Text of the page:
As an entrepreneur who wrote the book on whatever you’re an expert in, you understand that it takes more than just writing the book and placing it on your website to make people buy it. There’s more to this book marketing thing, which leads me to this post.
I received an email the other week from an author client asking if trade journals were still being read and if they are a worthwhile media outlet to present story ideas.
My response was, “Absolutely, you should be leveraging trade journals.” Here’s why:
1. Yes, trade journals are still being read. If they weren’t they would be discontinued, which many have. However, those that are in business and thriving have adapted to the ever-changing media landscape. These magazines aren’t just developing articles for the hardcopy magazine (out of business). The same content is being used for the online version, its blog, emails, video content, social media, etc.
These publications must remain relevant to survive. The good ones have and are continuing to adjust and serve their subscribers by providing content in multiple ways.
2. The readers are very targeted. For example, when I did work for Masterlock’s automotive business promoting its towing products, part of the strategy was to provide articles and content to boating and hunting magazines and journals. Why? Because we knew the people reading these publications were likely towing a boat or trailer of some kind.
We provided the content, the publication published it on its various platforms.
3. They are looking for great content, your content and your expertise. Reach out to them and ask how you can be helpful and provide content. The fact that you wrote a book on the subject brings a ton of credibility.
I recently reached out to a trade journal editor on behalf of a client (who, by the way, is not an author). By the end of a half-hour conversation I had secured an ongoing monthly column for its blog and hardcopy magazine.
It went something like this: “My client is interested in providing article content to you and your readers for your September issue, are you interested and how can we help?” His immediate response was, “We’re always looking for great content from experts. What do you have in mind?” And the conversation continued from there.
(Listen to this trade journal editor discuss why content that educates, sells, while content that sells, doesn’t)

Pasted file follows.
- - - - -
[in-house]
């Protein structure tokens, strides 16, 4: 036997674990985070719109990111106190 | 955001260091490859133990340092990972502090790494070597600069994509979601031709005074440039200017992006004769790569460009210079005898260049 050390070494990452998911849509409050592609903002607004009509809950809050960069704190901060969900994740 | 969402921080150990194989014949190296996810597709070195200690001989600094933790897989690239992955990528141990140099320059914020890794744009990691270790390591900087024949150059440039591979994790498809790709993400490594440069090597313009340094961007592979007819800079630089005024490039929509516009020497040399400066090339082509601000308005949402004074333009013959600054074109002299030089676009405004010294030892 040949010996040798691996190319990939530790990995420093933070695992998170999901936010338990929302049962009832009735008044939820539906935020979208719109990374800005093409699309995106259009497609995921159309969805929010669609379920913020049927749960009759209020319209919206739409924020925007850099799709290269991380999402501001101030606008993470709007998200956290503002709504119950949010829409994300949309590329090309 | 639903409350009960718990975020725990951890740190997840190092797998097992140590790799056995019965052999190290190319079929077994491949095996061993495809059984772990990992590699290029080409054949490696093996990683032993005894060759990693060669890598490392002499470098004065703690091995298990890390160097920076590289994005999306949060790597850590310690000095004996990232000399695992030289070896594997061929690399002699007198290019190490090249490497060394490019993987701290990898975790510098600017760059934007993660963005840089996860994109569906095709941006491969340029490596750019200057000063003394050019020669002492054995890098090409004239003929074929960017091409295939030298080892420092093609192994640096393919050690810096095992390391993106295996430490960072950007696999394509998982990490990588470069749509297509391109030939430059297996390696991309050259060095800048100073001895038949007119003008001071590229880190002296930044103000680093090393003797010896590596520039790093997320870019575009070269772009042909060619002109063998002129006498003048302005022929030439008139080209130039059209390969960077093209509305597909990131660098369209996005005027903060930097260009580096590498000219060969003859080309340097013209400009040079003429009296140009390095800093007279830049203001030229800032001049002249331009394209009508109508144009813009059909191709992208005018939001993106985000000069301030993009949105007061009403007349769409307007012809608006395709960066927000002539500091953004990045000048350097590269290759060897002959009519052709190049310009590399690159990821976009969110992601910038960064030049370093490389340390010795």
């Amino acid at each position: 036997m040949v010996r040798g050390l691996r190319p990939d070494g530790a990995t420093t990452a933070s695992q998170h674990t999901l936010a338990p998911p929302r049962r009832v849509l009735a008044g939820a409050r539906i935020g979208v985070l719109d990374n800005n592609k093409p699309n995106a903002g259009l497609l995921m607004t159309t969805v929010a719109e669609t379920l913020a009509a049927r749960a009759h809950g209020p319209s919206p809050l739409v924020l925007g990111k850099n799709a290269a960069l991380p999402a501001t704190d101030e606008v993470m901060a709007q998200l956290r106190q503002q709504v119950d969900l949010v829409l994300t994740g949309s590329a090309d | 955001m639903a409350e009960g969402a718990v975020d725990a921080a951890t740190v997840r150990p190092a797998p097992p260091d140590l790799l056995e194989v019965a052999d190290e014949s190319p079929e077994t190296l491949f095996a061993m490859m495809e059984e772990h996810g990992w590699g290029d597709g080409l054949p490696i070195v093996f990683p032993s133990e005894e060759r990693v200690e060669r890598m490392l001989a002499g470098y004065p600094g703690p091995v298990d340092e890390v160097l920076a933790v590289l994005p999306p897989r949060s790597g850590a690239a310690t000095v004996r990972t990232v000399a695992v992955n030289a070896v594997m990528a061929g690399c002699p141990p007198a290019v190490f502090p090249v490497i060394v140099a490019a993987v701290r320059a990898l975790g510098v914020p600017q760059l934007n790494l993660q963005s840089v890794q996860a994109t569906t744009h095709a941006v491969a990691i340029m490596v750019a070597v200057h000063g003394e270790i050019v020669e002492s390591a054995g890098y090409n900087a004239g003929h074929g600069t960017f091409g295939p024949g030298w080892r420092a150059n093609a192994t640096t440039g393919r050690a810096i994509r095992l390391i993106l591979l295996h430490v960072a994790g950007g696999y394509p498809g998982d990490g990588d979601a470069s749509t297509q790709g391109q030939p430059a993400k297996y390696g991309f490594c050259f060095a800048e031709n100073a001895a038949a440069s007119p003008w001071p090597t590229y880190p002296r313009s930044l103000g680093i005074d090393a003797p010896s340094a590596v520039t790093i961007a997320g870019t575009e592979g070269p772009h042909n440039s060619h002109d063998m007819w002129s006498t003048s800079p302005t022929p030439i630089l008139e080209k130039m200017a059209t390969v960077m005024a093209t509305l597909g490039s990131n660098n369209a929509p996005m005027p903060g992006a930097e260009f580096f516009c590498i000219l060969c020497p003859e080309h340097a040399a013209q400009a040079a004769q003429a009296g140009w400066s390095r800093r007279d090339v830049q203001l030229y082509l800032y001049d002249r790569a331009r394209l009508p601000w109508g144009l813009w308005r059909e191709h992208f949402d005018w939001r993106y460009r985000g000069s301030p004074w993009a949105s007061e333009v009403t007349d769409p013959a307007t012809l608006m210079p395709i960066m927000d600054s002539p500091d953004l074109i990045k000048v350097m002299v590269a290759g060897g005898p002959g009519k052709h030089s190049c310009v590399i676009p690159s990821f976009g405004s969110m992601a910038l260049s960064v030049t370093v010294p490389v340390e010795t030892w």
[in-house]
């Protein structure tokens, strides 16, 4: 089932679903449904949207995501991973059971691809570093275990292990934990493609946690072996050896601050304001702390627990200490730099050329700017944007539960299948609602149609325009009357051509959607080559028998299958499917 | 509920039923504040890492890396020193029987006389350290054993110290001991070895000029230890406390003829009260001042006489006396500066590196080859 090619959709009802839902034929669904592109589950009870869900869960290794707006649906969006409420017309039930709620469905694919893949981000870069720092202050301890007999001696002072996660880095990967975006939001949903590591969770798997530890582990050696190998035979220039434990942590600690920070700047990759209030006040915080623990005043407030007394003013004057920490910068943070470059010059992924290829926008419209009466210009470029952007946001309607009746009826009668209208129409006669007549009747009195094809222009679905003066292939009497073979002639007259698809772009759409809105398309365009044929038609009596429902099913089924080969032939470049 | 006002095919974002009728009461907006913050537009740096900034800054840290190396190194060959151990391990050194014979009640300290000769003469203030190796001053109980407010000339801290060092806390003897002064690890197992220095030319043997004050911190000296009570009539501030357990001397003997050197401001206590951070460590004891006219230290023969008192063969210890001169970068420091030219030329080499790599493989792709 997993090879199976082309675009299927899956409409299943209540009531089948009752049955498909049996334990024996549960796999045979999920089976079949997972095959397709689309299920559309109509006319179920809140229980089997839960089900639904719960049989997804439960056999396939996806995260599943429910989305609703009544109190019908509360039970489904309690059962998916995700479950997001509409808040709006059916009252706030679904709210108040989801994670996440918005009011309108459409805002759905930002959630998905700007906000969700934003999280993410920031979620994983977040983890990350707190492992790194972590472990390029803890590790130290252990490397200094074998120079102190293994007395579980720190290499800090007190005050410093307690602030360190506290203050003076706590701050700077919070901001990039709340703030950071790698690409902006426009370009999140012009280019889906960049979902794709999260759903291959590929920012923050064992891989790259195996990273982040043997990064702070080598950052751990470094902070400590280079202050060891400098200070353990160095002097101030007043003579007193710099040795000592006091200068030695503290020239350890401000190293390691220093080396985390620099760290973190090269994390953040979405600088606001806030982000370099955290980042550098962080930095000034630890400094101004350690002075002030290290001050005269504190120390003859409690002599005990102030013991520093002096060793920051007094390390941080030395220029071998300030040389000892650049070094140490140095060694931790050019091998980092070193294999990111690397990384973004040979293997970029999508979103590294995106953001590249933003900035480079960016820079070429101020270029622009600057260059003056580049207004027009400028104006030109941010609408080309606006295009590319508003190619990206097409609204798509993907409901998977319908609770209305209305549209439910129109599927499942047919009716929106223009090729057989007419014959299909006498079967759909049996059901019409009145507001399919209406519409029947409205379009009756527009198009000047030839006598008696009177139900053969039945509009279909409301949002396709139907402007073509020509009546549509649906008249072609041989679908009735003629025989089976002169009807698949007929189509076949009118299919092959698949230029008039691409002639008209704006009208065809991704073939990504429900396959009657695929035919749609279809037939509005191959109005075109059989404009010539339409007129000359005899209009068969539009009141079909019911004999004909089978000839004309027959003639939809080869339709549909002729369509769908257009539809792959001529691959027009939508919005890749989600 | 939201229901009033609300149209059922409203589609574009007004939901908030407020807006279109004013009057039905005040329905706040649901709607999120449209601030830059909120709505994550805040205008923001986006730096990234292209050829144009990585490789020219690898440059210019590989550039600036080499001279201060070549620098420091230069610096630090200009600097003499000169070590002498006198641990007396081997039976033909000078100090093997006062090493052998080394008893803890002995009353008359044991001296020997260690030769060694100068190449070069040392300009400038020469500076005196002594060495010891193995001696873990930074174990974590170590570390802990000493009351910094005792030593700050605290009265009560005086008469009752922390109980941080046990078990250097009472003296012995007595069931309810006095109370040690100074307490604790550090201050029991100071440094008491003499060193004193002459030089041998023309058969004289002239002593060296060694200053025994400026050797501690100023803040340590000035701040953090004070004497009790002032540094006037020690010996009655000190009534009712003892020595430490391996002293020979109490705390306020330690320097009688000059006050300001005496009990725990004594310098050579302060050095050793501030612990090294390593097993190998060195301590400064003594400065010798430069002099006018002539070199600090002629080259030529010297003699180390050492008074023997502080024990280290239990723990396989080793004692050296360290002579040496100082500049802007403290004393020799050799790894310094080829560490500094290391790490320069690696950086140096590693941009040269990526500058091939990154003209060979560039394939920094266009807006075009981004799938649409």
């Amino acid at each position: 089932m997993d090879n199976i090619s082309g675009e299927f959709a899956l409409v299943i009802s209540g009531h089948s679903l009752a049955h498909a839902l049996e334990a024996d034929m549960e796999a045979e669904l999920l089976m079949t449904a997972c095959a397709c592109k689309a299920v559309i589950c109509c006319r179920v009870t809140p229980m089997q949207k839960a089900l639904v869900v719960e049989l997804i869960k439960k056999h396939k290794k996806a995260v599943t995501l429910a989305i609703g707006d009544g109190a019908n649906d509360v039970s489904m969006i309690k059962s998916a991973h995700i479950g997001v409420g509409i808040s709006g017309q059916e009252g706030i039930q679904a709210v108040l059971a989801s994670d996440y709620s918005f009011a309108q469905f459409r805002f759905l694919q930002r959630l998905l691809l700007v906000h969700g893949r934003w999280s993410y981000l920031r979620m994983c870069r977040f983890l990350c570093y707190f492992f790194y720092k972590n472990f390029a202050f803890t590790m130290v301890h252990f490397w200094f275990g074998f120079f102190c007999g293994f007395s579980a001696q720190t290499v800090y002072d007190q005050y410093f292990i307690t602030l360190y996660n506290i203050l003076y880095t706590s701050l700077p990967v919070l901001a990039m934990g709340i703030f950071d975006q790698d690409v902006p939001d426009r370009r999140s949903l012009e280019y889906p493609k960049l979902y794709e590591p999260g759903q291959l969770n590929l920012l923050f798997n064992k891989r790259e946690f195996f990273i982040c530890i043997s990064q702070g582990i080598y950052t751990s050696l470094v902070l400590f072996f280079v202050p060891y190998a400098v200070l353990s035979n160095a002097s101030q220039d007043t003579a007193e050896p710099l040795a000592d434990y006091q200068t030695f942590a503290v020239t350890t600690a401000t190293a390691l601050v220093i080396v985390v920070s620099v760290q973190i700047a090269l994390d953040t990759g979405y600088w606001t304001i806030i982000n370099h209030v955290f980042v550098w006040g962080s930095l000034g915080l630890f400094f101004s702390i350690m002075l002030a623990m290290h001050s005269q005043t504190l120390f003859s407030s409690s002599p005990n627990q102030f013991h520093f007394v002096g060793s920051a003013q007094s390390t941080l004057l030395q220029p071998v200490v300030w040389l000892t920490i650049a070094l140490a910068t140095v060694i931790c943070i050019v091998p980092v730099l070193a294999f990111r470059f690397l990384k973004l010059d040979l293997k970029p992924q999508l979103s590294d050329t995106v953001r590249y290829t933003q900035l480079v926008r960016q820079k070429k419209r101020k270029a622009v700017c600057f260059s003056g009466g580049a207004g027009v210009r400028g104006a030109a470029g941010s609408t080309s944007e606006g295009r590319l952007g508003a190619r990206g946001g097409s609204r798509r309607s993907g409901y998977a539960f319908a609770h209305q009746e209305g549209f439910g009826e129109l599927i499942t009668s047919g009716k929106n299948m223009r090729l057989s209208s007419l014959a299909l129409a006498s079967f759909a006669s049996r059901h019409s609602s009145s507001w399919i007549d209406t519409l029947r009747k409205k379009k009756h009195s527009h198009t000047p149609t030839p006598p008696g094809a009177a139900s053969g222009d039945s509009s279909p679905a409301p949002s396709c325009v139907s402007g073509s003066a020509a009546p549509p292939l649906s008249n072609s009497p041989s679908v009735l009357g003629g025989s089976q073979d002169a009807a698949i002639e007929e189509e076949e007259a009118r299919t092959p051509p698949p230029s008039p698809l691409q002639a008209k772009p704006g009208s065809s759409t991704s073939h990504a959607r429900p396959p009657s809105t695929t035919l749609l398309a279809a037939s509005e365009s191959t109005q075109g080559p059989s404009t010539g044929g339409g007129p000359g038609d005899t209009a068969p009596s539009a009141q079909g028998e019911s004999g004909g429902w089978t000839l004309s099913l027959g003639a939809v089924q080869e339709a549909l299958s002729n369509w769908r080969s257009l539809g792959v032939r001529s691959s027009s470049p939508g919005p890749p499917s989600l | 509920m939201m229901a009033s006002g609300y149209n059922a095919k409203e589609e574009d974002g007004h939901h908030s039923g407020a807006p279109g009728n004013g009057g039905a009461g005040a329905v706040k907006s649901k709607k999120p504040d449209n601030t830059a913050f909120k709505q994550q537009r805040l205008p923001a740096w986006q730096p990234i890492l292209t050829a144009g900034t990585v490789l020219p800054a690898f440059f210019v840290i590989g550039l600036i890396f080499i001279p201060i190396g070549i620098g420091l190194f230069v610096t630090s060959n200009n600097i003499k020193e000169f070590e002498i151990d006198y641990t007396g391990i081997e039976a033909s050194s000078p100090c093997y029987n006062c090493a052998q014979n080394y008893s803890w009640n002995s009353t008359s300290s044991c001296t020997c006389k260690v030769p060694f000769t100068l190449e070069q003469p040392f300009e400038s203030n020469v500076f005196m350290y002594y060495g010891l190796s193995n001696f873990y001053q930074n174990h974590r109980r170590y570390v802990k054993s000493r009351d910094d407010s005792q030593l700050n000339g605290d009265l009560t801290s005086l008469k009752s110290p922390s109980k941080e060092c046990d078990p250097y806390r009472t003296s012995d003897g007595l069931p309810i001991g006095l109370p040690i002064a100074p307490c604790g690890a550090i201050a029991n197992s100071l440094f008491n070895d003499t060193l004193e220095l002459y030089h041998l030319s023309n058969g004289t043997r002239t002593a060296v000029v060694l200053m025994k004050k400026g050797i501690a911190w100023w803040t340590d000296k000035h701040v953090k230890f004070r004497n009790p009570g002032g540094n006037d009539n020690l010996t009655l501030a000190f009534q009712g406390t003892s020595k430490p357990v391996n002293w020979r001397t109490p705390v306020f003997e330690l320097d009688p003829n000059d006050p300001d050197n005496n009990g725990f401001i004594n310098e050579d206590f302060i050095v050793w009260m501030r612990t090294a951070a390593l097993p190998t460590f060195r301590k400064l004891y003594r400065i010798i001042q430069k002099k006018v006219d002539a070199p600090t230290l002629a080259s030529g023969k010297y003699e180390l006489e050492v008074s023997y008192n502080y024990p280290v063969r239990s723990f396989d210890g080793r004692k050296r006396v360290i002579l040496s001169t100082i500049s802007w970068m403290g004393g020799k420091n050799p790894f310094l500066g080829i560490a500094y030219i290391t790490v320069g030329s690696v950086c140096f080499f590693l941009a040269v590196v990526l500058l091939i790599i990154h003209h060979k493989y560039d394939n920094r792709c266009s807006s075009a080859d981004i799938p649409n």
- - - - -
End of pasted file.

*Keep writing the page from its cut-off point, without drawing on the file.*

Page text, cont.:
“But isn’t that old-school marketing?” I was once challenged by a not-so-ideal potential client. Yes, if all you want is to see your name in print and pat yourself on the back.
Getting your content in these trade journals does a few things: 1) It positions you as an expert in your industry, 2) raises awareness about you and your company, and 3) provides you with credible third-party placements that are fuel to your ongoing social media and marketing efforts.
How can you go about presenting story ideas and increasing your chances of securing media opportunities with trade journals so you have this fuel?
Start by downloading the publication’s media kit. This can be found within the advertising section of its website.
Look for two main sections: 1) Demographics and 2) editorial calendar. The former will provide insight on its typical reader and either confirm or disprove the ideal audience or future customer you are trying to reach. The later will inform you about what topics the publication plans to cover and when it plans to cover them throughout the year.
With confirmation on the audience and knowledge about a topic the journal plans to cover, you’re able to have a meaningful conversation. And, of course, having the book only helps.
Just be ready when they say, “Yes, what do you have in mind?”
Is getting placements in trade journals part of your book marketing communications and PR strategy? If so, why are you, and how are you having success providing your expert content?
For additional tips and advice on book marketing and getting publicity for your book,